Across Continents

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Over the border

China. I’d emerged from the ordered confines of Customs and Immigration, through a small gate and into the waiting crowd, surrounded by money-changers, unperturbed by the guards just feet away. Pushing the hawkers forcibly aside, I headed down the wide boulevard towards what I imagined to be the centre of Khorgas.

I’d returned to the Granitsa, the fortified zone that ran along the border, a few hours earlier. Permitted to enter and ride the five or so kilometres that led to the crossing proper. Finally. Then Passport Control. Brief check that I’d a valid Chinese visa, then a stamp and the nod to proceed. Ahead the road through no-man’s land, a half open gate now the only bar towards China. A few mini-buses waiting, their drivers sat around whilst their passengers had their papers checked.

Thought I’d see if I could ride across, but was quickly turned back by a Kazakh guard, gesticulating towards the mini-buses. I’d suspected as much, but it’d been worth a try. Hardly a commotion, but enough to draw the attention of the drivers, one of whom indicated he’d take Emma and I across once his passengers re-appeared.

The otherwise short journey, a few hundred metres at most, was punctuated by several stops, sometimes the driver disappearing with a sheaf of papers, returning a short while later, other times a Chinese guard peering through the bus’s half drawn curtains, a quick head count. And then, finally, the large, imposing Customs and Immigration building.

Inside, forms to be filled in, fortuitously written in both English and Simplified Chinese. Passport Control. And then the searches. Thorough, the contents of my cameras inspected, the netbook checked for illicit material. But polite and professional. Just one pannier spared, the best my hindering helpfulness could muster. And lots of questions. Had I been to China before? Did I miss my family? Why did I want to visit?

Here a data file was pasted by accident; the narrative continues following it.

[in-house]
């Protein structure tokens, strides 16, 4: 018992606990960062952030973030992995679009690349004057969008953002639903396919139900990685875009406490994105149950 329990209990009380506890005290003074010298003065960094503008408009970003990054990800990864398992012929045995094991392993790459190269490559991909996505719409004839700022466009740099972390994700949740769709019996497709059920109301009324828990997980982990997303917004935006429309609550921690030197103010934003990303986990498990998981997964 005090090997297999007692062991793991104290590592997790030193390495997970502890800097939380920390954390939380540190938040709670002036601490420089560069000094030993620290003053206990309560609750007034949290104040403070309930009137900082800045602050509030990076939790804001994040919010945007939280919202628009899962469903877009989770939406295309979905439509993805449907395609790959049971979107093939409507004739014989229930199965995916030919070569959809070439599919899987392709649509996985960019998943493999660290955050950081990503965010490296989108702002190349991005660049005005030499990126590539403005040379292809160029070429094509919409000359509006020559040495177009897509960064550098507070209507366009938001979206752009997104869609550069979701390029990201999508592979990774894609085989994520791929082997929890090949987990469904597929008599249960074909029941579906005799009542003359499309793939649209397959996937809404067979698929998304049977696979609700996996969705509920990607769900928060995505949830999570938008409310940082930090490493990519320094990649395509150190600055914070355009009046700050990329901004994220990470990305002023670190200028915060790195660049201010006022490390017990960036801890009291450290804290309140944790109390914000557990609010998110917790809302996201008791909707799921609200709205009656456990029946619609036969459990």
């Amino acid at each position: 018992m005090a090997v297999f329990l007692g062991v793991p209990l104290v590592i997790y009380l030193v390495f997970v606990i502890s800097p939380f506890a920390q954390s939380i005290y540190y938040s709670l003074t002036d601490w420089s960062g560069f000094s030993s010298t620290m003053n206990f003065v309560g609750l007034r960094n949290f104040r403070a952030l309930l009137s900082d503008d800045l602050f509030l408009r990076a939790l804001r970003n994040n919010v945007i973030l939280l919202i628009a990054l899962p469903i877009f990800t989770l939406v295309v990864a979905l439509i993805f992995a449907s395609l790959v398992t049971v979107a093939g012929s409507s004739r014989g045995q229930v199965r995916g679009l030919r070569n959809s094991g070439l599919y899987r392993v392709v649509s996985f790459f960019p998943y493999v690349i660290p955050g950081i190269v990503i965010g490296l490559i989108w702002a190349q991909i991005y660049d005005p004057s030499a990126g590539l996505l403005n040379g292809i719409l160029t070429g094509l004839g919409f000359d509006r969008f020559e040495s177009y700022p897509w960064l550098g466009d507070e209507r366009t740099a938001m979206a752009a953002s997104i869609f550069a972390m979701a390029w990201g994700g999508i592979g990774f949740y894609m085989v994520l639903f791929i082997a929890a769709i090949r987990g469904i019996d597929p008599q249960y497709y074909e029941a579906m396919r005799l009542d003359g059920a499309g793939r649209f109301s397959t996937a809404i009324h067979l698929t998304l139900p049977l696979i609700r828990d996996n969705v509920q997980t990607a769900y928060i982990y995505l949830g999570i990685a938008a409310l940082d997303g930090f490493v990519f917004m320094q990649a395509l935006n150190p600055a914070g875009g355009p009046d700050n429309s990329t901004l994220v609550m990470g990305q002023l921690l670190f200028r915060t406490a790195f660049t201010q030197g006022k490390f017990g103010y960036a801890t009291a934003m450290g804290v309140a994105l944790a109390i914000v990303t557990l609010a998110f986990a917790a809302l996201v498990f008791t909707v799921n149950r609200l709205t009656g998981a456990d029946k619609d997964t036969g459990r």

And then the final hurdle, the exit door tantalizingly close. A metal detector, beeping as it sensed the cleats in my boots. Checked with a hand held scanner by a young woman, I apologised profusely, my shirt having not been washed for more days than I’d want to admit. "Welcome to China" she said, smiling.

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2 responses to “Over the border”

  1. Fantastic, at last! There must have been times when you thought that border would never get crossed. Downhill all the way to Hong Kong now (metaphorically speaking…)

  2. Hey!
    Let me know if you need any connections or a place to stay in Beijing, Shanghai or Hong Kong. We are based in Hong Kong but are on the road as well! Heading to Urumqi by train now. will you be around?!

    Take care,

    Sebastian
    http://www.whattookyousolong.org

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